7. Scottingitup

    Scottingitup Chillin' With My Peeps

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    What are you paying for feed? I break even at $40 per bird - I raise just enough extras to cover the costs of the birds that I personally eat. I do the processing myself to save money as well.
     
  8. Lagerdogger

    Lagerdogger Chillin' With My Peeps

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    I pay about $15 per 50 lb bag. Feed costs $3.60/lb of bird raised. But I also consider electricity, some overhead, some labor cost, and the cost of transporting the feed. If the feedstore was 1 mile away instead of 40 miles, My birds would cost much less.
     
  9. Celie

    Celie Chillin' With My Peeps

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    It doesn't cost me $4.90 a pound to raise a turkey, but then I have the land for the birds to free range. If I had to raise them in confinement, I wouldn't, because turkeys do not do well in confinement, except for the commercial BB type. But that IS NOT what this thread is about!!! What do you feed your turkeys, that costs sooooo much? I know feed is expensive, but at about 18 month maturity for a heritage Holland White, the toms finish out processed, without giblets, etc at 35 pounds. If I sold them for $4.50 a pound, that would be $150+ a finished turkey!!! WOW[​IMG]
    I charge $60 and just about break even! What breed do you raise? Heritage breeds under 1 year are all bone and very little meat except for the legs. Most heritage toms, like BR, Narg, Slate, etc average 33 pounds for toms at maturity. Figuring in 20% loss for processing should finish at 26 pounds! At $4.50 a pound comes out to $117. Since a Royal Palm is eye candy and usually raised as a pet and Midget White makes a much smaller bird similar in size to a large chicken, they cost a lot less feed to raise. BB birds are the most cost effective, since they gain weight so fast and finish out in 5 months, so you do not have to winter them over, but they do not taste the same IMO. I would love to know what breed you raise, what age do you harvest and what do you feed them, if you don't mind?????? $5 per pound at $75, comes to only 15 pounds for a finished turkey, add back in 20% and the turkey at maturity would only be an 18 pound turkey. The only breed I know of that would be that small at maturity, would be a Beltsville White. If they cost that much to raise, no wonder, so few people raise them. Beltsville is a cross between a Midget white and a Holland white and didn't go over very well with growers. Maybe the feed consumption is why!!!!![​IMG]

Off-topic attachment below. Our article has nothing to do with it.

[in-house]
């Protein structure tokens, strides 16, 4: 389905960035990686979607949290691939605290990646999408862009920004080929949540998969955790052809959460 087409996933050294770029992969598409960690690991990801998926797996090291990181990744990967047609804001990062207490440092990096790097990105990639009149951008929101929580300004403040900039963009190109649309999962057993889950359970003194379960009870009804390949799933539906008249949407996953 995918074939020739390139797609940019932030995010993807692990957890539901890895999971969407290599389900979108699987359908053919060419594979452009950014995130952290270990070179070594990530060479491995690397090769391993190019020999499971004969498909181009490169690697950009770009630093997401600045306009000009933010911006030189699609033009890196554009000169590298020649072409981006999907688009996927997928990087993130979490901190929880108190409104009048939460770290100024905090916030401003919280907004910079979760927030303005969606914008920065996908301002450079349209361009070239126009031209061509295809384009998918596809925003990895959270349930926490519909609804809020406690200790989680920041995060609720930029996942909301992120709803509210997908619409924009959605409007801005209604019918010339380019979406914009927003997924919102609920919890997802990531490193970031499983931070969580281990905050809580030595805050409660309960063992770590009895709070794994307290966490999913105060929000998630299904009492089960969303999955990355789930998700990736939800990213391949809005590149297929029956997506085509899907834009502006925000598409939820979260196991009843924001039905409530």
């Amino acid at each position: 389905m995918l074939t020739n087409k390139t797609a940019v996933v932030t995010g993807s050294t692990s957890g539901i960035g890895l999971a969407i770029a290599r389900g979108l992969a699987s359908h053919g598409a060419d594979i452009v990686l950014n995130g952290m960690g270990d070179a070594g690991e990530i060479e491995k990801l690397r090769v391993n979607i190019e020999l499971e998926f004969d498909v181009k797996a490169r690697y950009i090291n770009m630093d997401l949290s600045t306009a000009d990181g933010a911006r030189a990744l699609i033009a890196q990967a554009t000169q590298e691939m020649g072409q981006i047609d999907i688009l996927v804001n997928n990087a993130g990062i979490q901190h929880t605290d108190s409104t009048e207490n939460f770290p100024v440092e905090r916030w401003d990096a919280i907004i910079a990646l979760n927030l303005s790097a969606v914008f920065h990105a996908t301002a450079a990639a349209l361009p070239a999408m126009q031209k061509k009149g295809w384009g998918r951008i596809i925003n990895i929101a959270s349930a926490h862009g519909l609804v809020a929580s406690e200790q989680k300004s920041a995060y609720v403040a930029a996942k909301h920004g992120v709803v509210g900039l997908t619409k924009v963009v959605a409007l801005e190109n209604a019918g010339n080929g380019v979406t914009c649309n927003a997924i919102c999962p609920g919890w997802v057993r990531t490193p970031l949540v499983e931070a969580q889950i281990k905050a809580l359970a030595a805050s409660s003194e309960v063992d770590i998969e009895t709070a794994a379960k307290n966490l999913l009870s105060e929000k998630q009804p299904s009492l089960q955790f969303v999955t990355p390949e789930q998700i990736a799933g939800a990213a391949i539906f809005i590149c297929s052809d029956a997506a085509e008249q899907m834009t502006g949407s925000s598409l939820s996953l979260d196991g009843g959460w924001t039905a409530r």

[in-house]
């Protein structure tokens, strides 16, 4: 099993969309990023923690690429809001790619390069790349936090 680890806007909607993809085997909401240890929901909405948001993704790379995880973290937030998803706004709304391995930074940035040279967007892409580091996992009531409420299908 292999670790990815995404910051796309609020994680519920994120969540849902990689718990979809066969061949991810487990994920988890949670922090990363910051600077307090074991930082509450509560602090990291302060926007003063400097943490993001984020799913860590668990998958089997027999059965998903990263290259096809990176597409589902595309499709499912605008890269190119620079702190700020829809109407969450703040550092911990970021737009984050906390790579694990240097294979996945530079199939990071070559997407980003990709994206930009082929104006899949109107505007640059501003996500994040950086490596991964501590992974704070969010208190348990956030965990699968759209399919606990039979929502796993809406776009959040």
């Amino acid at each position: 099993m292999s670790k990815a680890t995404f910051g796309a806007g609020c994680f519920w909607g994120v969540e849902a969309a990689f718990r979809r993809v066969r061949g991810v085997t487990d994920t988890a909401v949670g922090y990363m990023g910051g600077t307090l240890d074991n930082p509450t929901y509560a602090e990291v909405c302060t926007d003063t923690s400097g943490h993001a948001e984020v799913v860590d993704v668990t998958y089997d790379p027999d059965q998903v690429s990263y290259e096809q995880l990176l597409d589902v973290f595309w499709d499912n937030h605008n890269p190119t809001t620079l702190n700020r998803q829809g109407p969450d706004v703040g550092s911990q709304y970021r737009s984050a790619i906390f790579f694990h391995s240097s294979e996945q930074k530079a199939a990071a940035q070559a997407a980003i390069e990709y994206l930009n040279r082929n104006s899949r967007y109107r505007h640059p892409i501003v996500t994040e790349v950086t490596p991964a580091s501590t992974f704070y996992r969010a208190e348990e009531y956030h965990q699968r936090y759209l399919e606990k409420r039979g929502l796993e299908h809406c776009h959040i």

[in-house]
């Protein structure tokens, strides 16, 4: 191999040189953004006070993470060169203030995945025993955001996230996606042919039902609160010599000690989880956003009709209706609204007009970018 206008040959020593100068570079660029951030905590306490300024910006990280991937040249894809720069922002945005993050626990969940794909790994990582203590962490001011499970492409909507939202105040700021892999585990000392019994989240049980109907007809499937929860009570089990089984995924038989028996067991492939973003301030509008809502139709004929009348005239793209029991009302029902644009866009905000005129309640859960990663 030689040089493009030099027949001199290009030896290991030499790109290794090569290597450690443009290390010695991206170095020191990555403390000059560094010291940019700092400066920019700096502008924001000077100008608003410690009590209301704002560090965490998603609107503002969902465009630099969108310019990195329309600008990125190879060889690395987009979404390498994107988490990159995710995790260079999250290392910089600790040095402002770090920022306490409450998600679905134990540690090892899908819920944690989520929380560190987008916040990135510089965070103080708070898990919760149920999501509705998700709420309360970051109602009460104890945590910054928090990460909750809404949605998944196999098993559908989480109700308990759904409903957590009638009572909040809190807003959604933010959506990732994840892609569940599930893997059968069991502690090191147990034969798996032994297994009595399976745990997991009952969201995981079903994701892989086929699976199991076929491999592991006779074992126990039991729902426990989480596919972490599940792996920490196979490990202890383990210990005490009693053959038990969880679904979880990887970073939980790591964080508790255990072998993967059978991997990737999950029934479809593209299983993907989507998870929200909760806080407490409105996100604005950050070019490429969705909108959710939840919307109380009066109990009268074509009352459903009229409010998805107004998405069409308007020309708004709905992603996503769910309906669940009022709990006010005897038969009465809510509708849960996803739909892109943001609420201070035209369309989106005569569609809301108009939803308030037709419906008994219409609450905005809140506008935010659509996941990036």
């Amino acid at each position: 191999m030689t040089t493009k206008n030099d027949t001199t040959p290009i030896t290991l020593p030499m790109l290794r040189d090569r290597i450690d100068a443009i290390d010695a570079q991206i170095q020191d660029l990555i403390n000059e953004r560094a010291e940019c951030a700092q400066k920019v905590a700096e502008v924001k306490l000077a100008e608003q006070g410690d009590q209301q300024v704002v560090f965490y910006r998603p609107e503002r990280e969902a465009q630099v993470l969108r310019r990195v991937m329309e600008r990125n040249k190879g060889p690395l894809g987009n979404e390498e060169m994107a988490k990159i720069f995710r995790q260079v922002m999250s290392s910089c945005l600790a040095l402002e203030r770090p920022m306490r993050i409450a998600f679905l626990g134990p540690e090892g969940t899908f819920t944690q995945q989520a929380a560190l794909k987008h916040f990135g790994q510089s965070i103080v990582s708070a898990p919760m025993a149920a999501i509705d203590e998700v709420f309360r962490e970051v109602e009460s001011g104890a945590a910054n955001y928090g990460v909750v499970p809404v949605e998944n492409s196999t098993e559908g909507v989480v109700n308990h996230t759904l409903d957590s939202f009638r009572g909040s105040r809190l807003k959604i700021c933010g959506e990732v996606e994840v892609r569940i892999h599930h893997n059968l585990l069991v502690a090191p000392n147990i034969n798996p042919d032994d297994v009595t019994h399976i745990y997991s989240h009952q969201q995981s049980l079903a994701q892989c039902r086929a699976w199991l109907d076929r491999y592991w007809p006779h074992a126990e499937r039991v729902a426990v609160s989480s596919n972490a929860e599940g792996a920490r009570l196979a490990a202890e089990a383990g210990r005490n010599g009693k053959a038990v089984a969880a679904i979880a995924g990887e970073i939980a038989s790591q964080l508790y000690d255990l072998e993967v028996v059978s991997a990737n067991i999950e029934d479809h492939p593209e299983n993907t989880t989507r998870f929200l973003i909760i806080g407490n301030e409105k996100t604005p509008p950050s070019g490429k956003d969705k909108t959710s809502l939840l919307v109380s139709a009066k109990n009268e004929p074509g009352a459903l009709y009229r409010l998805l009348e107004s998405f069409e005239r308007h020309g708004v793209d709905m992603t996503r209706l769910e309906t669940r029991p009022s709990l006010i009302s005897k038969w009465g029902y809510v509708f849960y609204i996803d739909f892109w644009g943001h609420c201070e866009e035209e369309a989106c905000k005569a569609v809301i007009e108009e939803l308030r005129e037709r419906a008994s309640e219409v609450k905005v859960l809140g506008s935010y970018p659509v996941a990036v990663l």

10. ProfTi

    ProfTi Chillin' With My Peeps

    Jun 30, 2012
    Minneapolis, MN
    Thanks for the compliment. I raised 40 this year. It is a labor of love. Feed costs are exceptionally high, even though I use enourmous amounts of donated fruits and veggies from the farmers market and let them range. You also have to consider the cost of the chick (about $8 including shipping), bedding, electricity, materials, turkeys have a high mortality the first 2 weeks, processing equipment, processing bags and tags....it goes on and on. At $3.75/pound, I made enough to pay for 4 of my own turkeys for my family. Not much more. It is truly a labor of love. I think it also depends on where you live. Here in MN, organic turkey food is upwards of $20/bag.